G R E E N is the new black

SUSTAINABILITY  D E F I N E D  ///  If I had said I understood ‘sustainability’ four months ago, then I would have been a very foolish young lady. Why yes, I grew up being fed by my vegetarian hippie of a mother, I was raised to dispose of cardboard and plastic in the separate trash cans in my garage, and I have always felt a little guilty for running the water too long in the shower or when I brush my teeth, but these habitual differences in my lifestyle aren’t even the half of sustainability. Previously, I viewed sustainability as recycling, shopping for organic groceries and products, and conserving energy. While all of these actions are steps toward sustainability, they are only small steps. Sustainability and sustainable design are a combination of concepts that play off of each other – empathy, industrial ecology, and product-service systems. I hardly knew what these concepts meant four months ago. By designing (and shopping) empathically, the reasons to consume and waste are minimized, and all of this is made possible with the help of knowledgable professionals that offer a relationship between the product and the service it provides to consumers. These concepts have great potential to be applied to the fashion industry; however, I was rather oblivious to the idea of sustainability in fashion prior to this course. My idea of sustainable fashion was the use of upcycled materials that were solely functional rather than aesthetically appealing to fashion-forward individuals like myself. This was a very false assumption on my behalf. To have this mindset about sustainable fashion would place all responsibilities on designers; however, over the course of the semester I have learned that manufacturers, merchandisers, and consumers play an equal role in the sustainability game. As an apparel merchandising major, I see how the merchandiser serves as a huge communicator between the designer, manufacturer, and the consumer to assure all ends of the spectrum are being satisfied – preferably in a sustainable manner. Sustainability and sustainable design go beyond the small steps that I implemented into my life many years ago.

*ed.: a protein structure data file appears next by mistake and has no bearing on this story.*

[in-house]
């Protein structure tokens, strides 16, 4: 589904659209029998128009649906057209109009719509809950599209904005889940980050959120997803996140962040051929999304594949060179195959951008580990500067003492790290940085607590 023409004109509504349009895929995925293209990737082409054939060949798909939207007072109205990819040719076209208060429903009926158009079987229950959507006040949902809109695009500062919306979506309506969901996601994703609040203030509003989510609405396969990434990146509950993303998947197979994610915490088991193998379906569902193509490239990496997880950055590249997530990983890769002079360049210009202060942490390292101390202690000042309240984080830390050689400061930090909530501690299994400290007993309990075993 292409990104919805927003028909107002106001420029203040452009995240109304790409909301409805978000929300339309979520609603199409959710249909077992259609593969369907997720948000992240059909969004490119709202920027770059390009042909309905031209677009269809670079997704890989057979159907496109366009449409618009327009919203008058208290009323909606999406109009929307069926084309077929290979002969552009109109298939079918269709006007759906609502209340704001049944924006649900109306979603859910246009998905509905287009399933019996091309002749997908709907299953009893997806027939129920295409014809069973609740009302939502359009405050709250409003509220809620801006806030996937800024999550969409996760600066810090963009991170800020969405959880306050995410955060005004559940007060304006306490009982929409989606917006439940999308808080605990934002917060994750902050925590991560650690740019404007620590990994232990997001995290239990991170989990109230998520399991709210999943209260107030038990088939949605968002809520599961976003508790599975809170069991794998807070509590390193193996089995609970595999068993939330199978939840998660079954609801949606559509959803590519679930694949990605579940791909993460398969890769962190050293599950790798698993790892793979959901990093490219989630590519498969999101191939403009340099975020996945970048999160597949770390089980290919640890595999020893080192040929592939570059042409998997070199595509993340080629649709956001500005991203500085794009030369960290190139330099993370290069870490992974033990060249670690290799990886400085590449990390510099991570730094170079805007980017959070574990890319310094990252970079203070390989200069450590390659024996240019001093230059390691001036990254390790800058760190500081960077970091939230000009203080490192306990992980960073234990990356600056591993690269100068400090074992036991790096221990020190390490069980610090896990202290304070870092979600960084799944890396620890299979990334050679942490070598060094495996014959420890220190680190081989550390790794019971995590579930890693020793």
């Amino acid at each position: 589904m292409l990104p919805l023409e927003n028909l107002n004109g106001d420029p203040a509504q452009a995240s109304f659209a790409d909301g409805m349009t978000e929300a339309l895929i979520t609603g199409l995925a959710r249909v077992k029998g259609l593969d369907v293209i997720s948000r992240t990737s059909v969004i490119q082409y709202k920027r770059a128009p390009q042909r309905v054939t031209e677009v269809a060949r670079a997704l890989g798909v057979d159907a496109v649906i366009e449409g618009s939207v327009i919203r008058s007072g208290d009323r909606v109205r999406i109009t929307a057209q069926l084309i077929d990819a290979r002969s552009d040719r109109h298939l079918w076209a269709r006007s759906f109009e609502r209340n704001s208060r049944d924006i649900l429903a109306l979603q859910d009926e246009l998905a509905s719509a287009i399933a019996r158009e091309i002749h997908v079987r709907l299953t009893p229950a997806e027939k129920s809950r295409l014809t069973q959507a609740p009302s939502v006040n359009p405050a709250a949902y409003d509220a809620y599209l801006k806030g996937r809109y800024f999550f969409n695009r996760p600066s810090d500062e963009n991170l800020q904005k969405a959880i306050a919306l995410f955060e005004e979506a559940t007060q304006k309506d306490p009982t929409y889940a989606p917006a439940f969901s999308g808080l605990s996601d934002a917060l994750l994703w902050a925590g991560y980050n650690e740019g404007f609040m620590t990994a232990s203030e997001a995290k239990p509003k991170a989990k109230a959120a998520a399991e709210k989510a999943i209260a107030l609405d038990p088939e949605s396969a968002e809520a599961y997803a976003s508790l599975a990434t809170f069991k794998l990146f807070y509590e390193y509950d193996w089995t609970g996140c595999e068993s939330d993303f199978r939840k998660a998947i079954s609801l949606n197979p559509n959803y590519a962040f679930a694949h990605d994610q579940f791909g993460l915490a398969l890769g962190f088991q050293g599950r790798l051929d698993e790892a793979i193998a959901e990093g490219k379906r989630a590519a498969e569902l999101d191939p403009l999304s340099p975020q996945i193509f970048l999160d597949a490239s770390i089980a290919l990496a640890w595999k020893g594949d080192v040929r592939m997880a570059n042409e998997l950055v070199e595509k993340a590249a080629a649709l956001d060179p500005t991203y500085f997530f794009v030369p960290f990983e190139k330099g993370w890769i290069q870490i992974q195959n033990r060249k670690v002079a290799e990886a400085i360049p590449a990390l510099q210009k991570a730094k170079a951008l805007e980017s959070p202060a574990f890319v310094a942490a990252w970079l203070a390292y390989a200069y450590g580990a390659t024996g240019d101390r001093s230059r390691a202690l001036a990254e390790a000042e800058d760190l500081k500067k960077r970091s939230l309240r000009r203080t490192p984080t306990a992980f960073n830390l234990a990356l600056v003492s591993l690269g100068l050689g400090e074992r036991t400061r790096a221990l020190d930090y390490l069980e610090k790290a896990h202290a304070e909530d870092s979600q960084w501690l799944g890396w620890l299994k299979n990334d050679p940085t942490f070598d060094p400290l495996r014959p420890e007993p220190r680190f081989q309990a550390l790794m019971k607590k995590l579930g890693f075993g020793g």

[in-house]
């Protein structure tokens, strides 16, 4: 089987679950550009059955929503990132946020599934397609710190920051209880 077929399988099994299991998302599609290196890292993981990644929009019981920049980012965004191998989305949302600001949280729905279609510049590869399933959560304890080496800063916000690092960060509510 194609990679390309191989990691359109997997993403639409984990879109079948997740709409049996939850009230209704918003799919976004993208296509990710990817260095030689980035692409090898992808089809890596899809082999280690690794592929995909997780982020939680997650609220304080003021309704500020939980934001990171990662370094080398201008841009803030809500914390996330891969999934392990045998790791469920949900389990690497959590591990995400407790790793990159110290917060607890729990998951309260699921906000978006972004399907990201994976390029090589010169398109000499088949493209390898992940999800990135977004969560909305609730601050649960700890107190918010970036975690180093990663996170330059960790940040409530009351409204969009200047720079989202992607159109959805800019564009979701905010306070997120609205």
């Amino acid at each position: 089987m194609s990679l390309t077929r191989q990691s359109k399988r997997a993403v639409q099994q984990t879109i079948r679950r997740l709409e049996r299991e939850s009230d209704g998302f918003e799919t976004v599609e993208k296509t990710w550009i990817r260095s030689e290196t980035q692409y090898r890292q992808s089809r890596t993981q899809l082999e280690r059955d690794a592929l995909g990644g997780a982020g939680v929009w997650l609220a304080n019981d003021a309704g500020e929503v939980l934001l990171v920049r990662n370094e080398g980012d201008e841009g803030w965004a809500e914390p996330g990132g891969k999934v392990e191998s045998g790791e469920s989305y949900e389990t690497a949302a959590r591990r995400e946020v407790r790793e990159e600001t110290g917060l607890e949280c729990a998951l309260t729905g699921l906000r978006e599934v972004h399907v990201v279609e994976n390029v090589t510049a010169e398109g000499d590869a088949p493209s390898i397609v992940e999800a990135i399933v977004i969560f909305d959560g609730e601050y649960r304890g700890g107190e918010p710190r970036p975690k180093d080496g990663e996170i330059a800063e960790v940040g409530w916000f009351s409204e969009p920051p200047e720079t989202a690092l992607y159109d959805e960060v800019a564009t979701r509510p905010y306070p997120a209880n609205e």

SUSTAINABLE  E P I P H A N I E S  ///  The most interesting topic covered during this course was certainly the effects that material selection and laundering have on the environment. There is a great deal of room for growth in the apparel product labeling sector. I imagine that I speak on behalf of a majority when I say that I know very little about the reasoning behind the laundering instructions in my garments. I wash on cold, when instructed to wash on cold. I hang dry, when instructed to hang dry. I do not dry clean, when instructed not to dry clean. My garment labels have surely never instructed me on how frequently I should wash my garments, though. This concept proved to be very influential on sustainability. Greenhouse gas emissions are created during laundering, materials are exhausted and consequently shortening the garment life cycle, and even the requests for mass quantities of particular materials by designers can have harmful manufacturing effects. I found this topic to have a great learning outcome. I have started to regulate how frequently I launder my clothes and I have made efforts to hang dry more of my clothing to minimize energy and heat consumption. Additionally, I have identified a potential white space in the sustainable design sector that needs tending to – labeling.

COURSE  R E L E V A N C E  ///  Overall, the knowledge that I gained during this course seems to be very relevant. Not only has it worked my creative mind in new ways, but it has introduced me to factual information that I will be able to apply to my future place in the fashion industry. Sustainability and sustainable design are malleable concepts, that is, they can be adapted to essentially all aspects of the economy and society. I continued to be intrigued by the information that I was fed about sustainable design and would love to keep up with the new technology and concepts that evolve throughout my life. Additionally, I have developed a greater interest in working for a company or brand in the fashion industry that welcomes sustainable designers with open arms. While I believe that everyone needs to be sustainably enlightened eventually, I feel that there is currently a demand for individuals with interest in and knowledge of sustainable concepts. 

THE NEXT  S T E P S  ///  I learned more than I had prepared myself to learn in this course; however, I continue to question what materials have not been fully developed that could have a sustainable impact on the fashion industry. In other words, what materials could be developed that possess multiple qualities such as durability, aesthetic appeal, a cradle-to-cradle life cycle, zero harmful dyes and chemicals, etc.? While technology continues to advance, I look forward to seeing what the sustainable world will pull out of their sleeve next. If GREEN is the new black, then it seems to me that sustainability is already headed in the right direction fashionably.

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